17---Fed Gov says wide range of financial assets may be in bubble stage: "Overheating in the junk bond market might not be a major systemic concern in and of itself, but it might indicate that similar overheating forces were at play in other parts of credit markets, out of our range of vision,” NYT

Mr. Stein said he took the junk bond data, along with similar patterns in other kinds of investments, as potential evidence of a broader trend.
“Overheating in the junk bond market might not be a major systemic concern in and of itself, but it might indicate that similar overheating forces were at play in other parts of credit markets, out of our range of vision,” he said.

We are seeing a fairly significant pattern of reaching-for-yield behavior emerging in corporate credit,” Mr. Stein said in St. Louis. He added, however, “It need not follow that this risk-taking has ominous systemic implications.”
Mr. Stein gave no indication that Fed officials were contemplating any change in their aggressive efforts to hold down interest rates. Rather, he described the signs of overheating as an emerging trend that might require a response if it intensified over the next 18 months.
But the speech nonetheless underscored that the Fed regards investment bubbles, rather than inflation, as the most likely negative consequence of its push to reduce unemployment by stimulating economic growth.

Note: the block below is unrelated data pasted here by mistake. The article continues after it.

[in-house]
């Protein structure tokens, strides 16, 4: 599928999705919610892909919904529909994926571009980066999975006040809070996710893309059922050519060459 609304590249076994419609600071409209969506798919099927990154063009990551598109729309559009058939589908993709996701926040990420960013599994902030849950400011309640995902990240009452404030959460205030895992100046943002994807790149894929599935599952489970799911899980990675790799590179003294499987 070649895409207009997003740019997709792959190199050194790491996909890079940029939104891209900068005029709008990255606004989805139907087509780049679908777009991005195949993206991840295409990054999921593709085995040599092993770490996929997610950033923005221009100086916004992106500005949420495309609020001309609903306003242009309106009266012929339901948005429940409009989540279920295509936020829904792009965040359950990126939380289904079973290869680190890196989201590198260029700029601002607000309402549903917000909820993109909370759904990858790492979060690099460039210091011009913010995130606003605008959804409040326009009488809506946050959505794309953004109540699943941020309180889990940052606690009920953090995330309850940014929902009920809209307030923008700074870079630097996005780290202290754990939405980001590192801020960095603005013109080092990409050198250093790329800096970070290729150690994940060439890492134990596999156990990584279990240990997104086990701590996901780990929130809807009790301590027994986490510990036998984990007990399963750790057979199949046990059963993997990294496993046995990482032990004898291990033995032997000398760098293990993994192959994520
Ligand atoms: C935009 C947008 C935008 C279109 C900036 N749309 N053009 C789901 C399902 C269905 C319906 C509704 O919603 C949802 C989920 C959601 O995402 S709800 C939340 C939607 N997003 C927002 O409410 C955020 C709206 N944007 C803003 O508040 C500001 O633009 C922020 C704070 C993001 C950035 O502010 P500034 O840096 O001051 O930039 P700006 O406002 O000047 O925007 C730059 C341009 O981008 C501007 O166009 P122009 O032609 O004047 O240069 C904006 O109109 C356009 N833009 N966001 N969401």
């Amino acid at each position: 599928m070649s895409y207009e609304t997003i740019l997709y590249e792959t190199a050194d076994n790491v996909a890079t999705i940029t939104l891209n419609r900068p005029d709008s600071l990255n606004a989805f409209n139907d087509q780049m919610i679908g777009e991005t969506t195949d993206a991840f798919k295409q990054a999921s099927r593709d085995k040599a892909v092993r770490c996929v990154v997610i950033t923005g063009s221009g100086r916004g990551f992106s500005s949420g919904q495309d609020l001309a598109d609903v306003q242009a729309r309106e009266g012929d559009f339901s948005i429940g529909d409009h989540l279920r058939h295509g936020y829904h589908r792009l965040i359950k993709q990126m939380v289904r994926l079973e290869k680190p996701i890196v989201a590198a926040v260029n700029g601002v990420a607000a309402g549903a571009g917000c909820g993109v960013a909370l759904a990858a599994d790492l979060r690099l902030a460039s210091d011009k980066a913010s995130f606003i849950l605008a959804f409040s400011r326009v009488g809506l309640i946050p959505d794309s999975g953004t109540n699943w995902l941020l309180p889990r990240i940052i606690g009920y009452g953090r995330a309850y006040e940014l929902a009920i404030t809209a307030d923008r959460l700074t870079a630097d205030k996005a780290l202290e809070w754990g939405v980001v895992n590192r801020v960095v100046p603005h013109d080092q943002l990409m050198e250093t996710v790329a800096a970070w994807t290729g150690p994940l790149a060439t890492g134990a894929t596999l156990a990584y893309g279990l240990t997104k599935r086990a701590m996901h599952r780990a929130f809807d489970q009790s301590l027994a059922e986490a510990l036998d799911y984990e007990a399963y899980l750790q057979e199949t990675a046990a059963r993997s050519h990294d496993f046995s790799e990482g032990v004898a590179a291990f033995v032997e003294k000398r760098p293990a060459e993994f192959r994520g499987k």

Mr. Stein also challenged the general view among central bankers that excessive speculation was best addressed through targeted regulation like loan underwriting standards, and not broad changes in monetary policy. He urged an “open mind” about the use of higher interest rates and changes in the Fed’s investment portfolio to curtail such speculation.

Critics of the Fed’s policies have pointed to the junk bond market as an area where low interest rates are encouraging excessive speculation. Investors are eagerly providing money to companies and countries with low credit ratings, and they are accepting historically low junk bond interest rates in return. Junk bond issuance in the United States set a new annual record last year — by the end of October.
“We must not ignore the possibility that the low-interest rate policy may be creating incentives that lead to future financial imbalances,” Esther L. George, the president of the Federal Reserve Bank of Kansas City, warned in a speech last month. Ms. George cited this same concern about financial destabilization in casting the sole dissenting vote at the most recent meeting of the Fed’s policy-making committee